But turning down free surgery that would have left a scar and meant immediate relief to a child in pain? This is really unbelievable.
I just feel like screaming. People like this baffle me and being of a poor background and from a village is no excuse.
A parent is a parent is a parent. How did they bear their daughter's screams and pain for so long without doing the right thing?
Why did they return to the same hospital again, if they knew deep in their heartless hearts that the operation was unnecessary?
How could they have sat back seeing their child in agony for so long, before budging and coming down from their lofty towers and seeking help from the same hospital they refused treatment at earlier? Why didn't they seek a second opinion?
And how do they feel now that their daughter, a young innocent child who had no say on what had fallen upon her, is lying in a critical condition in intensive care at Salmaniya Medical Complex.
Some people would do just anything to get children of their own, while to others it obviously means nothing to lose a child.
Or is it because she is just a girl? Had she been a boy, would the attitude of her parents been any different? Just wondering.
*Amira Al Hussaini now lives in Hamilton, Ontario, Canada
|Vol XXVIII||NO. 300|| |
Hurray! With 10 months to go for the parliamentary elections, a woman has already voiced her plans to run the race - against an Islamic fundamentalist, that is. As much as I adore the courage shown by women's rights activist Mariam Al Rowaie, the last election has proved to us without doubt that bearded men fared better than those who prefer a clean shave.
And women? Well, out of the eight women candidates, not all are blessed with facial hair and not a single one won a seat, making me wonder whether we as a Bahraini nation are more prejudiced towards body hair.
While the constitution gives men and women equal political rights, society has seriously undermined the democratic reforms by unilaterally deciding that only men get the votes and the right to join the legislative branch of governance.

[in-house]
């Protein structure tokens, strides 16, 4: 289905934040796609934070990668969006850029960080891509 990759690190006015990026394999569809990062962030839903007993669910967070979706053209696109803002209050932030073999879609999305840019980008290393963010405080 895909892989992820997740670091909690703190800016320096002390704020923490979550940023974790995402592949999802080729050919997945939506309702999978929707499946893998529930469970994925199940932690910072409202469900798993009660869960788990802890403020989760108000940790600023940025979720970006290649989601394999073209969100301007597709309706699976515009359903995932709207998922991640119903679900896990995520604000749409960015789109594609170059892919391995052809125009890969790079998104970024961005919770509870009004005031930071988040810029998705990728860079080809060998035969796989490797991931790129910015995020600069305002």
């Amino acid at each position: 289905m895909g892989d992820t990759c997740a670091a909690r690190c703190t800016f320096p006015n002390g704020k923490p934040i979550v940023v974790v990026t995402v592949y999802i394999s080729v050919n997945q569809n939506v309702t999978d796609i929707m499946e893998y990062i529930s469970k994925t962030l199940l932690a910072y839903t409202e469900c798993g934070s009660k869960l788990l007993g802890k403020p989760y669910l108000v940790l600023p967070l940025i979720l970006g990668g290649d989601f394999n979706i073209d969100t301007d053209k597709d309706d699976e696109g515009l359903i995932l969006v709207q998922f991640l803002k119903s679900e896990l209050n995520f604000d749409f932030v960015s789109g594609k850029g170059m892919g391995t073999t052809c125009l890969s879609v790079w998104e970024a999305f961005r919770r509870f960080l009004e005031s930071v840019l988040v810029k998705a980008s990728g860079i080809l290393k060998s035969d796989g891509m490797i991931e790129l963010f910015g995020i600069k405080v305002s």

It has automatically alienated half of society, leaving issues of concern to women and families away from the debating floor.
Yes, some people may argue that women have made some hard-won gains, thanks to the direct intervention of parliament.
We now have veiled women driving cars on our roads and this was only possible because the issue was raised and rubber-stamped by the 40-man strong parliament.
Too bad, women cannot go to women-only classes at Bahrain University, female patients cannot be seen by women doctors only and girls cannot shop in women-only malls.
But there is always hope that these issues can still be debated and approved by parliament, if hardliners get their way again and the silent majority continues in its hibernation.
If you want a blunt opinion, the truth is that parliament does not reflect society and doesn't give outsiders or even Bahrainis for that matter a true picture of the real Bahrain.
But the fact also remains that it is our own doing. Not enough women stood for the last elections for many reasons - the very same reasons why some competent men shied away from ridiculing themselves and standing for an election they knew before hand they would not win.
If you are a believer in the theory of probability, then you know as much as I do, that if enough women join the race, there are likely to be some who will make it to the finish line. Let's see how many women play their cards right this year.
|Vol XXVIII||NO. 288|
What a way to usher in the New Year. For one Bahraini family, the year 2005 has been blackened forever in their memories.